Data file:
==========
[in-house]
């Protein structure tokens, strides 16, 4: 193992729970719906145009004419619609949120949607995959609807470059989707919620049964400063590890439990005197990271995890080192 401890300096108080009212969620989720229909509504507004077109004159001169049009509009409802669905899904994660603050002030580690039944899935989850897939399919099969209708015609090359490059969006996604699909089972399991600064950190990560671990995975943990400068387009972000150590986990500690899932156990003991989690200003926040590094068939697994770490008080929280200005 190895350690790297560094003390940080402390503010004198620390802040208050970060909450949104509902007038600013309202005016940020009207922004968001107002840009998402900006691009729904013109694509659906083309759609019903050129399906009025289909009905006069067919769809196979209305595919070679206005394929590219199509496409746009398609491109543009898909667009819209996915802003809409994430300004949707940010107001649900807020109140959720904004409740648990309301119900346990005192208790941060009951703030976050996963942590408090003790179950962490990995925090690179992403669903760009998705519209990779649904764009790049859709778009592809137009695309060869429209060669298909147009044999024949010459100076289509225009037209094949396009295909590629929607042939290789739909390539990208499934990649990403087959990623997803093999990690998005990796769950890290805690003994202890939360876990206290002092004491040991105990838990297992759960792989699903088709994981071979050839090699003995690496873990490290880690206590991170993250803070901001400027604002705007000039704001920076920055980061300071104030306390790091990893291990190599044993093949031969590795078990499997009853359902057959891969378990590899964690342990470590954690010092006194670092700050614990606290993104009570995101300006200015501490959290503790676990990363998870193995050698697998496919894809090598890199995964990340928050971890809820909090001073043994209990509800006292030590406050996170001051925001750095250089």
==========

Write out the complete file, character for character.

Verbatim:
[in-house]
């Protein structure tokens, strides 16, 4: 193992729970719906145009004419619609949120949607995959609807470059989707919620049964400063590890439990005197990271995890080192 401890300096108080009212969620989720229909509504507004077109004159001169049009509009409802669905899904994660603050002030580690039944899935989850897939399919099969209708015609090359490059969006996604699909089972399991600064950190990560671990995975943990400068387009972000150590986990500690899932156990003991989690200003926040590094068939697994770490008080929280200005 190895350690790297560094003390940080402390503010004198620390802040208050970060909450949104509902007038600013309202005016940020009207922004968001107002840009998402900006691009729904013109694509659906083309759609019903050129399906009025289909009905006069067919769809196979209305595919070679206005394929590219199509496409746009398609491109543009898909667009819209996915802003809409994430300004949707940010107001649900807020109140959720904004409740648990309301119900346990005192208790941060009951703030976050996963942590408090003790179950962490990995925090690179992403669903760009998705519209990779649904764009790049859709778009592809137009695309060869429209060669298909147009044999024949010459100076289509225009037209094949396009295909590629929607042939290789739909390539990208499934990649990403087959990623997803093999990690998005990796769950890290805690003994202890939360876990206290002092004491040991105990838990297992759960792989699903088709994981071979050839090699003995690496873990490290880690206590991170993250803070901001400027604002705007000039704001920076920055980061300071104030306390790091990893291990190599044993093949031969590795078990499997009853359902057959891969378990590899964690342990470590954690010092006194670092700050614990606290993104009570995101300006200015501490959290503790676990990363998870193995050698697998496919894809090598890199995964990340928050971890809820909090001073043994209990509800006292030590406050996170001051925001750095250089």